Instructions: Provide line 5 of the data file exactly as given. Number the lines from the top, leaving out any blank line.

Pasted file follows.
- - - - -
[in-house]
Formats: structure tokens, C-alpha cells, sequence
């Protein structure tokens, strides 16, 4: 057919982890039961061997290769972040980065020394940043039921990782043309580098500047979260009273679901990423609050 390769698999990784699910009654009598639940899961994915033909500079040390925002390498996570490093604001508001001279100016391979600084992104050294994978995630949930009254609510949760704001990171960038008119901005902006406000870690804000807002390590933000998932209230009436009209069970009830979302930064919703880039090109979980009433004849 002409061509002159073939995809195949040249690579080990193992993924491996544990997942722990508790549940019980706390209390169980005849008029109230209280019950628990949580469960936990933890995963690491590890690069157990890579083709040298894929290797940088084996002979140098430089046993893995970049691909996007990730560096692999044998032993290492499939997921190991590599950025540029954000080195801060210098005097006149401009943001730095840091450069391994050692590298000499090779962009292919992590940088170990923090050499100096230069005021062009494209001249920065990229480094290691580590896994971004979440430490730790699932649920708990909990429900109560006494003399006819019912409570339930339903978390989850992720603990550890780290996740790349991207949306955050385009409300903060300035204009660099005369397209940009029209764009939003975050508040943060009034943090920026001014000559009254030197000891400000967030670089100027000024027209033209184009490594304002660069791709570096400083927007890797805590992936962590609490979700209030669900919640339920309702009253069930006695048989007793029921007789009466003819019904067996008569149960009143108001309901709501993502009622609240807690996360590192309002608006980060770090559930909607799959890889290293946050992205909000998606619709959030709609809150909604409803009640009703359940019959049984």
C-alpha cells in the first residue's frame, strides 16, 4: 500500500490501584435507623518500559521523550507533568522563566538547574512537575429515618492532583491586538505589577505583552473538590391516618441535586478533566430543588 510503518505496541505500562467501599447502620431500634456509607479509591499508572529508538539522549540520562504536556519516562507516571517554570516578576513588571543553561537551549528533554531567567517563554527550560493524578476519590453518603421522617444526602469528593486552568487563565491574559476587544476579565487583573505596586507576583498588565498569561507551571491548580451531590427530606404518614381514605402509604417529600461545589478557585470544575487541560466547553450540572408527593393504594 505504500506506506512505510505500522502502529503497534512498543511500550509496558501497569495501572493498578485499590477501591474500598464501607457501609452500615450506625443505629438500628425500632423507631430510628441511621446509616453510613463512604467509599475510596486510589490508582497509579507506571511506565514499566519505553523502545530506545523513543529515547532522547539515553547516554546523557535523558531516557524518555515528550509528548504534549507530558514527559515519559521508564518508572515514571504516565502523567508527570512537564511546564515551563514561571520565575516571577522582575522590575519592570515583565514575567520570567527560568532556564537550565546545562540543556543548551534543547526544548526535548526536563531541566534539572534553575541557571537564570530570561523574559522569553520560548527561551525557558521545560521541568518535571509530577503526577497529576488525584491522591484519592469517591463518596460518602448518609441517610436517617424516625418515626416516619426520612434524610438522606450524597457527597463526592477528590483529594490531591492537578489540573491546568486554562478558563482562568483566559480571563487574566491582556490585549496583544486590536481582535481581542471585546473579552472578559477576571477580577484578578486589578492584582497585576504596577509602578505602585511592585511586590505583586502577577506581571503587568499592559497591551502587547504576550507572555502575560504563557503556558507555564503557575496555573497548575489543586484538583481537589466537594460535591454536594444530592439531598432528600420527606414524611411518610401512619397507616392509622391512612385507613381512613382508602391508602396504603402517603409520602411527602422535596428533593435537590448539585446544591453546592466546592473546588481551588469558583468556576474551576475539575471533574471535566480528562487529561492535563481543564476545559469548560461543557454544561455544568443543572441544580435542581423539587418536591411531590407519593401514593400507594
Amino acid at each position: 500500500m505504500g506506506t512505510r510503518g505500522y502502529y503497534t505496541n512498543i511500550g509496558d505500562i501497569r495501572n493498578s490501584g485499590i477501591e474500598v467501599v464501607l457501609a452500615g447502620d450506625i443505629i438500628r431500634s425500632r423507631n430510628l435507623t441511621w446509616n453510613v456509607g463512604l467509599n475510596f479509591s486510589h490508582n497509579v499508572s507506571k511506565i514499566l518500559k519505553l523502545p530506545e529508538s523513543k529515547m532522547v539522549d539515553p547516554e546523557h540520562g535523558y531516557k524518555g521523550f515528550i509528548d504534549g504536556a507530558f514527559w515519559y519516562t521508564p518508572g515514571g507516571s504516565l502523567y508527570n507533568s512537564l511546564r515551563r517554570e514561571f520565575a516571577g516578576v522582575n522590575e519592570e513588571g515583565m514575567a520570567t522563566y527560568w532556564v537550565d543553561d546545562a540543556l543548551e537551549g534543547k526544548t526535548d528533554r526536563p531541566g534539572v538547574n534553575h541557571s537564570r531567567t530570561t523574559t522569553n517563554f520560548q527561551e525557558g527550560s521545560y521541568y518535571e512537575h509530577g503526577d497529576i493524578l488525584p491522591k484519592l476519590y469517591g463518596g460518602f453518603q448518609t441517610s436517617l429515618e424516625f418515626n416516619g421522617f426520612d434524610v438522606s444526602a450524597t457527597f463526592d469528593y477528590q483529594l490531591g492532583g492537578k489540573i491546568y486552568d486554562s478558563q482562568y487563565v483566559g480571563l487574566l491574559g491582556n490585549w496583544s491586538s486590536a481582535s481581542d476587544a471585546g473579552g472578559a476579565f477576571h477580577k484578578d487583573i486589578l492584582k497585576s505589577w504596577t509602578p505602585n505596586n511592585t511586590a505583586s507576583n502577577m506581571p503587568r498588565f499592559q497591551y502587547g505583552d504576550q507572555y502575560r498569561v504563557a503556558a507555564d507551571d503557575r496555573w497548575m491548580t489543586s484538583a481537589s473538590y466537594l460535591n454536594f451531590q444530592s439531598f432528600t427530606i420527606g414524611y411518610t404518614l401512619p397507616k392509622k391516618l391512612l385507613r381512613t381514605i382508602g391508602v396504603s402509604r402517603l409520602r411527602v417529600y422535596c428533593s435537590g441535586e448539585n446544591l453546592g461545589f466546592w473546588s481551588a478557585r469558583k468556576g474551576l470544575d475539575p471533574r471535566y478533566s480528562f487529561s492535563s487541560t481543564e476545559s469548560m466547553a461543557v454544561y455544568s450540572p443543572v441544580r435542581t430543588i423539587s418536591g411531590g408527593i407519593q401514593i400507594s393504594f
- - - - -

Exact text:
Amino acid at each position: 500500500m505504500g506506506t512505510r510503518g505500522y502502529y503497534t505496541n512498543i511500550g509496558d505500562i501497569r495501572n493498578s490501584g485499590i477501591e474500598v467501599v464501607l457501609a452500615g447502620d450506625i443505629i438500628r431500634s425500632r423507631n430510628l435507623t441511621w446509616n453510613v456509607g463512604l467509599n475510596f479509591s486510589h490508582n497509579v499508572s507506571k511506565i514499566l518500559k519505553l523502545p530506545e529508538s523513543k529515547m532522547v539522549d539515553p547516554e546523557h540520562g535523558y531516557k524518555g521523550f515528550i509528548d504534549g504536556a507530558f514527559w515519559y519516562t521508564p518508572g515514571g507516571s504516565l502523567y508527570n507533568s512537564l511546564r515551563r517554570e514561571f520565575a516571577g516578576v522582575n522590575e519592570e513588571g515583565m514575567a520570567t522563566y527560568w532556564v537550565d543553561d546545562a540543556l543548551e537551549g534543547k526544548t526535548d528533554r526536563p531541566g534539572v538547574n534553575h541557571s537564570r531567567t530570561t523574559t522569553n517563554f520560548q527561551e525557558g527550560s521545560y521541568y518535571e512537575h509530577g503526577d497529576i493524578l488525584p491522591k484519592l476519590y469517591g463518596g460518602f453518603q448518609t441517610s436517617l429515618e424516625f418515626n416516619g421522617f426520612d434524610v438522606s444526602a450524597t457527597f463526592d469528593y477528590q483529594l490531591g492532583g492537578k489540573i491546568y486552568d486554562s478558563q482562568y487563565v483566559g480571563l487574566l491574559g491582556n490585549w496583544s491586538s486590536a481582535s481581542d476587544a471585546g473579552g472578559a476579565f477576571h477580577k484578578d487583573i486589578l492584582k497585576s505589577w504596577t509602578p505602585n505596586n511592585t511586590a505583586s507576583n502577577m506581571p503587568r498588565f499592559q497591551y502587547g505583552d504576550q507572555y502575560r498569561v504563557a503556558a507555564d507551571d503557575r496555573w497548575m491548580t489543586s484538583a481537589s473538590y466537594l460535591n454536594f451531590q444530592s439531598f432528600t427530606i420527606g414524611y411518610t404518614l401512619p397507616k392509622k391516618l391512612l385507613r381512613t381514605i382508602g391508602v396504603s402509604r402517603l409520602r411527602v417529600y422535596c428533593s435537590g441535586e448539585n446544591l453546592g461545589f466546592w473546588s481551588a478557585r469558583k468556576g474551576l470544575d475539575p471533574r471535566y478533566s480528562f487529561s492535563s487541560t481543564e476545559s469548560m466547553a461543557v454544561y455544568s450540572p443543572v441544580r435542581t430543588i423539587s418536591g411531590g408527593i407519593q401514593i400507594s393504594f